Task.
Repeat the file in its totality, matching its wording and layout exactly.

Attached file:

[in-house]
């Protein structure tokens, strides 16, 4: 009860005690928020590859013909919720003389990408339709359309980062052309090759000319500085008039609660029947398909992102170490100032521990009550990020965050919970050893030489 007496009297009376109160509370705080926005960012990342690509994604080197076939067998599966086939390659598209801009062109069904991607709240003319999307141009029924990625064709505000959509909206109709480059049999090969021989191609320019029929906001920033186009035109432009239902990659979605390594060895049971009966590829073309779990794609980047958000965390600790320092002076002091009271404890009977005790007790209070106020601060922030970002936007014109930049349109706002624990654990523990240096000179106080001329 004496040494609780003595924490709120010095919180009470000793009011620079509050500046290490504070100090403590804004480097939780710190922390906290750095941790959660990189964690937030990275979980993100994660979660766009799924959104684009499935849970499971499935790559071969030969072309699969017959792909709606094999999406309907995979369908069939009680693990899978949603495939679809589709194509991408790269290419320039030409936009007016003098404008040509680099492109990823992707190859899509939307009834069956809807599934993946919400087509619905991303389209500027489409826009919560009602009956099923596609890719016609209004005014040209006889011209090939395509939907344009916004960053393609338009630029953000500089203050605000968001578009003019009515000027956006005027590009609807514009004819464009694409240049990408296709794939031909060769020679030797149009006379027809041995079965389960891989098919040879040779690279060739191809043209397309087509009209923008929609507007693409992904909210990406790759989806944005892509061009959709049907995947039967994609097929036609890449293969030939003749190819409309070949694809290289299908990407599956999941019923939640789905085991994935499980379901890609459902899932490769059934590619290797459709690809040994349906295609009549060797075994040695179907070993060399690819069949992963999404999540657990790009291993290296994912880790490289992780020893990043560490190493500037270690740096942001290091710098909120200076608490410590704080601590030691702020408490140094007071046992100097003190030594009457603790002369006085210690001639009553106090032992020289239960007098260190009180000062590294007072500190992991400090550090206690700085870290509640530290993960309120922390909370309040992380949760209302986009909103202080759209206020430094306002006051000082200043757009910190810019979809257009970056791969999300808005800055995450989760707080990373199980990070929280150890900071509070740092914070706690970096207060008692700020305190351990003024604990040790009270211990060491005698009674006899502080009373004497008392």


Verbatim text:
[in-house]
């Protein structure tokens, strides 16, 4: 009860005690928020590859013909919720003389990408339709359309980062052309090759000319500085008039609660029947398909992102170490100032521990009550990020965050919970050893030489 007496009297009376109160509370705080926005960012990342690509994604080197076939067998599966086939390659598209801009062109069904991607709240003319999307141009029924990625064709505000959509909206109709480059049999090969021989191609320019029929906001920033186009035109432009239902990659979605390594060895049971009966590829073309779990794609980047958000965390600790320092002076002091009271404890009977005790007790209070106020601060922030970002936007014109930049349109706002624990654990523990240096000179106080001329 004496040494609780003595924490709120010095919180009470000793009011620079509050500046290490504070100090403590804004480097939780710190922390906290750095941790959660990189964690937030990275979980993100994660979660766009799924959104684009499935849970499971499935790559071969030969072309699969017959792909709606094999999406309907995979369908069939009680693990899978949603495939679809589709194509991408790269290419320039030409936009007016003098404008040509680099492109990823992707190859899509939307009834069956809807599934993946919400087509619905991303389209500027489409826009919560009602009956099923596609890719016609209004005014040209006889011209090939395509939907344009916004960053393609338009630029953000500089203050605000968001578009003019009515000027956006005027590009609807514009004819464009694409240049990408296709794939031909060769020679030797149009006379027809041995079965389960891989098919040879040779690279060739191809043209397309087509009209923008929609507007693409992904909210990406790759989806944005892509061009959709049907995947039967994609097929036609890449293969030939003749190819409309070949694809290289299908990407599956999941019923939640789905085991994935499980379901890609459902899932490769059934590619290797459709690809040994349906295609009549060797075994040695179907070993060399690819069949992963999404999540657990790009291993290296994912880790490289992780020893990043560490190493500037270690740096942001290091710098909120200076608490410590704080601590030691702020408490140094007071046992100097003190030594009457603790002369006085210690001639009553106090032992020289239960007098260190009180000062590294007072500190992991400090550090206690700085870290509640530290993960309120922390909370309040992380949760209302986009909103202080759209206020430094306002006051000082200043757009910190810019979809257009970056791969999300808005800055995450989760707080990373199980990070929280150890900071509070740092914070706690970096207060008692700020305190351990003024604990040790009270211990060491005698009674006899502080009373004497008392």